During the last decade the efforts of the country’s government were directed on transforming agriculture-oriented economy, highly dependent on the UK market needs, to industrial free market economy, which could compete in the world. A number of changes and reformations helped to improve some economical indexes and fasten technological development in manufacturing and other industries. Lately, a new governmental program of economic development was elaborated, which is aimed on protecting the country’s highly competitive economy from possible consequences of the world’s economic recession connected with the problems in American economy and dollar crises.
According to the reports of 2007, the level of GDP is $112. 6 billion; PPP per capita is $27,300, and real growth rate is 3.2%. As the development of the country’s economy has obvious seasonal character, quarter GDP growth varies: in 2003 it was 1.6% in September and 0.3% in June, totaling 3.5% in the year 2003; in 2005 it was 2.7% in September and only 0.2 in December, totaling 3.2% in 2005 (Statistics New Zealand, 2008). Therefore, the country’s economy demonstrates quite stable moderate growth. In 2007, industrial production growth rate reached 3%. Inflation rate is 2.5% and the level of unemployment is about 3.5%. The main industries are food processing, wood and paper manufacturing, equipment and machinery, banking, tourism, etc. The main agricultural products are wheat and barley, fruit, potato, and also meat, wool, fish, etc (CIA, 2008).
Economic environment of New Zealand consists of private and public sectors. The latter comprises non-profit and profit organizations. Recent privatization of such public sectors as postage and railway transportation helped to improve the quality of public services. Private businesses are mainly small industrial or trade organizations, 80% of which is concentrated in Commonwealth city. Retail trade usually involves small companies selling new and second-hand goods for individual and household use. Large wholesale trade is less developed, but it also brings a lot of income, especially at the expense of the exports.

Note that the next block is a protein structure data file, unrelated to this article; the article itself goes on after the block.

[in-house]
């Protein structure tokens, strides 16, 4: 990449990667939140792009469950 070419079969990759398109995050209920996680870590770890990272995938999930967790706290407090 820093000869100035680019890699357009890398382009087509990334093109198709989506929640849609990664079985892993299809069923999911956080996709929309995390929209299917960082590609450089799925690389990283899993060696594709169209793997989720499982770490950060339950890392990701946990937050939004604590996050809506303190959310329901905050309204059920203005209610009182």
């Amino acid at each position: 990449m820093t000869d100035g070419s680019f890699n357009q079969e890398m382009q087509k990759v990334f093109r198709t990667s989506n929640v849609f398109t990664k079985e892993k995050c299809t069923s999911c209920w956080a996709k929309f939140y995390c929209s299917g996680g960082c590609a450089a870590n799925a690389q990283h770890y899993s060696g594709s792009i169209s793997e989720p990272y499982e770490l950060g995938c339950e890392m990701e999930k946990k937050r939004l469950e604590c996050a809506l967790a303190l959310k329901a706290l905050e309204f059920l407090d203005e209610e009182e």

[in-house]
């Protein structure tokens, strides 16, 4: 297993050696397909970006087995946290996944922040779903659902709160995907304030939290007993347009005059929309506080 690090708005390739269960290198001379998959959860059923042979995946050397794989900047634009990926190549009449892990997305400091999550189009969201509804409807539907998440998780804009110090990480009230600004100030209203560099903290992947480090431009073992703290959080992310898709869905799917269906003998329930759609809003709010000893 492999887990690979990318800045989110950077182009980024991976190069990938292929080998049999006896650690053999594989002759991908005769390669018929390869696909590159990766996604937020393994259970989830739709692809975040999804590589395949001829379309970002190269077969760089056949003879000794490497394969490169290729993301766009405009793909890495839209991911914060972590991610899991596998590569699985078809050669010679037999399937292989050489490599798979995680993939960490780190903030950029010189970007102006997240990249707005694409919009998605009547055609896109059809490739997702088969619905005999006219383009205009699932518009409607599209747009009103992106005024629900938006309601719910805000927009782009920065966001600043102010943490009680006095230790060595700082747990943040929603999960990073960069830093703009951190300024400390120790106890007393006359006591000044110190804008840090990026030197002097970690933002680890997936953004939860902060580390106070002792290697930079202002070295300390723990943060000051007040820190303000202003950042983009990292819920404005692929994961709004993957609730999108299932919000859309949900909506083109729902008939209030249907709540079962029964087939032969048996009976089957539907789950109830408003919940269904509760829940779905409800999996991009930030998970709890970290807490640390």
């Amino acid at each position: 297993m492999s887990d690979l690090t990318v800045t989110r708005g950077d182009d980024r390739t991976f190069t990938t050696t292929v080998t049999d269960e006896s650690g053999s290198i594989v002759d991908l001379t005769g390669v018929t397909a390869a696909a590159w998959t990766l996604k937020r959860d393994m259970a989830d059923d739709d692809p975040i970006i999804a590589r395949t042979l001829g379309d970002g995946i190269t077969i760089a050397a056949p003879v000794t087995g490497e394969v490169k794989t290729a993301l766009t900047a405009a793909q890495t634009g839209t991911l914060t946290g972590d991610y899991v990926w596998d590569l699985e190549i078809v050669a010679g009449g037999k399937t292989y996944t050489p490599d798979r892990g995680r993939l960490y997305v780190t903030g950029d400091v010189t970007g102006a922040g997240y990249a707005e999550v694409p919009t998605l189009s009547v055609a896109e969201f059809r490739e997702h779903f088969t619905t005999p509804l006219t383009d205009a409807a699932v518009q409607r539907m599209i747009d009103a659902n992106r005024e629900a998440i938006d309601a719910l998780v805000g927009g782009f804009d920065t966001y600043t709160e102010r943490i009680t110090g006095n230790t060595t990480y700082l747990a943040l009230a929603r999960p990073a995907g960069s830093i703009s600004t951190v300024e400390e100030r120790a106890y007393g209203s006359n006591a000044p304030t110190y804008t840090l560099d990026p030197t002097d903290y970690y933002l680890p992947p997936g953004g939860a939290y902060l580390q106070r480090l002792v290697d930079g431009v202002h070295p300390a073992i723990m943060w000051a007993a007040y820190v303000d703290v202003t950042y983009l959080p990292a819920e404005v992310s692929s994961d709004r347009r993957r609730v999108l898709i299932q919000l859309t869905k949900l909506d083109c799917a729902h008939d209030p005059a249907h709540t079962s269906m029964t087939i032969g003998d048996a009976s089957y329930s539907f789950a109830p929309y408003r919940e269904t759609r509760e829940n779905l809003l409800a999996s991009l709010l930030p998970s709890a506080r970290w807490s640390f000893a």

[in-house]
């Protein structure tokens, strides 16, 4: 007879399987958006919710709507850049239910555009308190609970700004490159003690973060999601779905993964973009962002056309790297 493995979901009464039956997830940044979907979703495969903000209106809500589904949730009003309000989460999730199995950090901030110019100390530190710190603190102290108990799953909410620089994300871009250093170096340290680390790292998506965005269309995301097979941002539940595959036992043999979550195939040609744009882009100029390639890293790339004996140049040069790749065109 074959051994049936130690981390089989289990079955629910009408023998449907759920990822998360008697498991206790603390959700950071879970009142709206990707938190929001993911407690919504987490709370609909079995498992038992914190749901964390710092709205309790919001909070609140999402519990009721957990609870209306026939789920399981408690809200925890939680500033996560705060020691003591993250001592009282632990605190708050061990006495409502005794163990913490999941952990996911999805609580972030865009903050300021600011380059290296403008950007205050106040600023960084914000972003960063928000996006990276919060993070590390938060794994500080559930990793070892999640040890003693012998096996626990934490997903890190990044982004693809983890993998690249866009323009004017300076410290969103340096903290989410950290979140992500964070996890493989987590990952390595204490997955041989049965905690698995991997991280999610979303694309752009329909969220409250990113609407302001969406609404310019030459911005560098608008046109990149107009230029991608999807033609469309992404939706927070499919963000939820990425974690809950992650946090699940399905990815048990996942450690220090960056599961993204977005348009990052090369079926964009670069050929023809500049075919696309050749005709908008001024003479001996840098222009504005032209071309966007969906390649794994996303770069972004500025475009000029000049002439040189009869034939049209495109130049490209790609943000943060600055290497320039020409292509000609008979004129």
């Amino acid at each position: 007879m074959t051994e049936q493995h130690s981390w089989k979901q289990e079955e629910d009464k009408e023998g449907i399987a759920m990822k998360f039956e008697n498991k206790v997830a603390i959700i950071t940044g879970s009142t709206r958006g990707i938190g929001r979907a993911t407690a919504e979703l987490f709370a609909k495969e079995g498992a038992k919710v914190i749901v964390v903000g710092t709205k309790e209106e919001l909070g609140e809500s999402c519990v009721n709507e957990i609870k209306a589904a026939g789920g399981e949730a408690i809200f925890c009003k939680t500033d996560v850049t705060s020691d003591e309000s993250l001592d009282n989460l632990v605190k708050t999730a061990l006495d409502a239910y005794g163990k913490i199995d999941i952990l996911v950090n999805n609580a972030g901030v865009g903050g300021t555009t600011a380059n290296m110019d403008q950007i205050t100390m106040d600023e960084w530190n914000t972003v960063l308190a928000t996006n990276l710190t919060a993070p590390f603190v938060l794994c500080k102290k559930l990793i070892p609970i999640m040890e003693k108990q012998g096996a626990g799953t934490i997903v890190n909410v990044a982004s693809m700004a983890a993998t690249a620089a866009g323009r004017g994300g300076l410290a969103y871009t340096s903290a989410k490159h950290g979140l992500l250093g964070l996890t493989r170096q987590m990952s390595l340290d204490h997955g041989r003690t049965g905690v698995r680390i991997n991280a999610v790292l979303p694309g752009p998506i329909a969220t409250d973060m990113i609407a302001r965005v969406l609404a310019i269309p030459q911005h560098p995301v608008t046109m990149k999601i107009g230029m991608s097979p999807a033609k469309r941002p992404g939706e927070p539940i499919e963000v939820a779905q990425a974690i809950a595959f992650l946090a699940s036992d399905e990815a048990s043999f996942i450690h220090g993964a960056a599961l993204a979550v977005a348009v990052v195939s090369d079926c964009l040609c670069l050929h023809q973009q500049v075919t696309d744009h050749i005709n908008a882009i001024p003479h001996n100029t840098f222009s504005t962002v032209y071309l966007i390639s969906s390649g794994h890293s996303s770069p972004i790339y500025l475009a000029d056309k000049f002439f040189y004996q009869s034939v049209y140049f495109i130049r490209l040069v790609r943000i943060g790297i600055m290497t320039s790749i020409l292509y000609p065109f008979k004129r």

Labor force in the country is about 2.23 million people, 74% of which is engaged in services, %19 in industry and %7 in agriculture. The employment relations are regulated by the Employment Relations Act (ERA) effective since October 2000. In particular, ERA promotes unions as the only representative organization able to protect collective interests of the employees. According to the Act, every employee can become a member of the union and enjoy its advantages. Nevertheless, this issue requires additional attention and social promotion (Simpson Grierson, 2007).
Monetary unit of the country is New Zealand dollar (NZ$), which was introduced in 1967 instead of the system of pound and pence. National Reserve Bank implements governmental monetary policy, has sole prerogative to issue coins and banknotes and is obligated by the government to keep the inflation level between 0 and 3%. The value of governmental securities is about $28,500 million, which is a good support for monetary and economical balance. Interest rates in New Zealand vary from 8.0 to 9.1%, and mortgage rates vary from 9.3 to 10.5%. The government has quite high public payment debt, which is 18.3% of GDP. In December 2007 the account deficit totaled $13.8 billion, that is 7.9% of GDP (Statistics New Zealand, 2008).
Tourism is a key element of the country’s economy. The majority of labor force is engaged in tourism and related services. Also, these sectors attract a lot of foreign investments and help to develop the regions. It is estimated that tourism annually contributes about $ 16 billion into the economy and generates about $7 billion in foreign exchange. Annually, about 2 millions of tourists from different countries visit New Zealand.